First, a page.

Utah wide receiver Devaughn Vele started his career as a walk-on in 2019.

Vele eventually earned a scholarship. Last year he enjoyed a breakout season, catching 23 passes for 389 yards and a touchdown, averaging a team-high 16.89 yards per catch. Vele had two receptions for 33 yards against Ohio State in the Rose Bowl.

For the 6-foot-5, 204-pound sophomore from San Diego, his emergence in 2021 certainly strengthened his confidence. 

“It definitely sprung me forward in my confidence in understanding that I can be a role player in this offense. Being a walk-on, you have that mentality that you’re always an underdog. You never really know if you’ll ever get your chance,” Vele said. “It’s always about making your reps count instead of counting your reps.

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“Last season definitely helped me a lot in gaining that confidence. Everybody always heard about the great things I did in practice and fall camp and spring ball. But they never saw it on the field (in games). Being able to do it when the lights are on, it helped me understand that it’s not just practice, I can do it in the games as well.”

Now, Vele is looking to take another big leap forward as Utah’s top wideout. 

Wide receivers coach Chad Bumphis has seen Vele’s confidence grow. 

“Being a walk-on, you have that mentality that you’re always an underdog. You never really know if you’ll ever get your chance. It’s always about making your reps count instead of counting your reps. — Utah receiver Devaughn Vele

“He’s very confident. He’s seen himself make some plays. And he’s comfortable. I’m not moving him around as much. It’s so easy for guys like him — he knows all three receiver spots,” he said. “I put him at ‘X’ and let him get comfortable. It’s been more consistent. He can be that player for us. He’s special. He’s a 6-5 guy with crazy athleticism and his catch radius is unbelievable. He can do what we need him to do and he changes the offense.”

Vele was involved in a key play last season in Utah’s victory at USC. He caught a flea-flicker at the end of the first half that helped propel the Utes to an eventual Pac-12 championship and Rose Bowl appearance.

“That game in general, not just the flea-flicker, it was a statement for our team and understanding how we wanted to commemorate Aaron Lowe and Ty Jordan,” Vele said. “That was a game where we came together as a brotherhood and really started putting our heads down and grinding for each other and not worrying about what the outside world was saying.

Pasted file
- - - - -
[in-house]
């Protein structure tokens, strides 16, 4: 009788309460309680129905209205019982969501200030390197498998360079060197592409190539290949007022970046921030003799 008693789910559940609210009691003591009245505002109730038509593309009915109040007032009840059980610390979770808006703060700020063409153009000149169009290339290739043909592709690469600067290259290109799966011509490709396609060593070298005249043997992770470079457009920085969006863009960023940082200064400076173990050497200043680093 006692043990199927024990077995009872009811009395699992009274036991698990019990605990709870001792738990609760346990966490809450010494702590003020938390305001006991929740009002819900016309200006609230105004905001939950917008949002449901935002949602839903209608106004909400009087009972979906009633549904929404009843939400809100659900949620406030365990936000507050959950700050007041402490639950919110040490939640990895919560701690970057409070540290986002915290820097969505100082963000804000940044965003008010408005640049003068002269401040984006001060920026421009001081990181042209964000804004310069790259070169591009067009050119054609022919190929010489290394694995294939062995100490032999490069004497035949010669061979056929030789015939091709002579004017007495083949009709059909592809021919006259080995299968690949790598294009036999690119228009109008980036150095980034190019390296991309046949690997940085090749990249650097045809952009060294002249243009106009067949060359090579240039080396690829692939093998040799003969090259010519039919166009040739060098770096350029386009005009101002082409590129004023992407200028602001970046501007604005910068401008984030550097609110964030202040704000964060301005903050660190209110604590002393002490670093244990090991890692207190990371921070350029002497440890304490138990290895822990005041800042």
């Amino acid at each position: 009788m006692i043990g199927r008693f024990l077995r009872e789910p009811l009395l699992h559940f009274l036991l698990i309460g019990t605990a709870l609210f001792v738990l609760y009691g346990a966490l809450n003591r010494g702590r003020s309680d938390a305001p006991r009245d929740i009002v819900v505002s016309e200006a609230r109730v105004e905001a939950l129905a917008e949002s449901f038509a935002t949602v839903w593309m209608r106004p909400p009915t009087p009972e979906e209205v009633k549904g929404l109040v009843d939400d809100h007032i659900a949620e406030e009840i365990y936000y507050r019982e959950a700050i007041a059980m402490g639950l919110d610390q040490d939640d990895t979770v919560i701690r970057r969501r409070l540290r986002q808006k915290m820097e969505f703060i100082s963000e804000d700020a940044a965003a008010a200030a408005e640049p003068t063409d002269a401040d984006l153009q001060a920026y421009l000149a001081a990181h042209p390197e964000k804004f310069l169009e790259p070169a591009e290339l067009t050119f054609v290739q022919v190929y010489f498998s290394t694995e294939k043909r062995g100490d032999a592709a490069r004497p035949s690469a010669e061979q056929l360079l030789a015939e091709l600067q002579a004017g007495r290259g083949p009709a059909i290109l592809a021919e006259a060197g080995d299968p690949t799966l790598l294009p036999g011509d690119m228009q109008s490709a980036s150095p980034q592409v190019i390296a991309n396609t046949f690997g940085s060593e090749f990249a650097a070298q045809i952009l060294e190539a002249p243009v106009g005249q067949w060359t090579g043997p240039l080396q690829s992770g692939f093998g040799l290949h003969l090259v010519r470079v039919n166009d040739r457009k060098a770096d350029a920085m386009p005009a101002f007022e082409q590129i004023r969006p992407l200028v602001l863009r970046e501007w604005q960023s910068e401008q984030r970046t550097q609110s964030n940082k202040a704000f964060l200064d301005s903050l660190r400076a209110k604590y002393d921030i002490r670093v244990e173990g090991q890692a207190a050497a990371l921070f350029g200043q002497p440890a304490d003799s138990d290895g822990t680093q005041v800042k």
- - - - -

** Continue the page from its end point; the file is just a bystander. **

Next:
“I remember at that time, a lot of people wrote us off. They thought the season was over with and they were already looking to the next season. But we understood that it’s about us and we don’t need to worry about the outside noise. That’s when we buckled down and made sure we did what we needed to do.”

Utah wide receiver Devaughn Vele looks at the sidelines during game against Arizona State Saturday, Oct. 16, 2021, in Salt Lake City. For former walk-on is a battle to be the Utes No. 1 wide receiver as spring camp winds down in Salt Lake City. | Rick Bowmer, Associated Press

Utah’s No. 1 receiver last season, Britain Covey, has moved on and is eyeing the NFL draft. That has left a void for Vele and Solomon Enis, as well as others, to try to replace.

It isn’t easy. 

“Covey’s definitely one of the funniest people I’ve ever met. Filling that man’s shoes in the meeting room is not the same. We try to crack jokes and nobody’s laughing,” Vele said. “I guess that’s just something Covey could do. He was ‘Receiver 1’ and now that spot’s vacant.

“I’m going to push him and he can push me. Vele’s my brother and I love him to death. He’s been making strides. He deserves everything coming his way.” — Utah receiver Solomon Enis on Devaughn Vele

“We have a competitive nature. We’re not settling. We’re brothers and buddies in the meeting room but once we hit the field, it’s all about competing. Solo and I both understand that. We are trying to show our talents and showcase what we can do for the offense. We can be just as big of contributors as the rest of the offense.”

Vele said he and Enis are pushing each other to be better. 

“Football’s a tough sport. There are going to be days when you’re feeling down and your brother needs to pick you up,” he said. “We try to bring that juice. We love this sport and we’re trying to compete and make each other better.”

Enis has enjoyed watching Vele’s progression. 

“When he first came in as a walk-on, he was making plays and you’re like, ‘Who’s this kid?’ I didn’t know him at the time. Just every year, it feels like he’s getting better,” he said. “I swear I’ve never met anyone that works as hard as him. Even during winter conditioning, he was doing two or three workouts a day. I was trying to keep up with him.

“That’s the competition part. I support him in whatever he does. But I’m trying to keep up. I’m going to push him and he can push me. Vele’s my brother and I love him to death. He’s been making strides. He deserves everything coming his way.”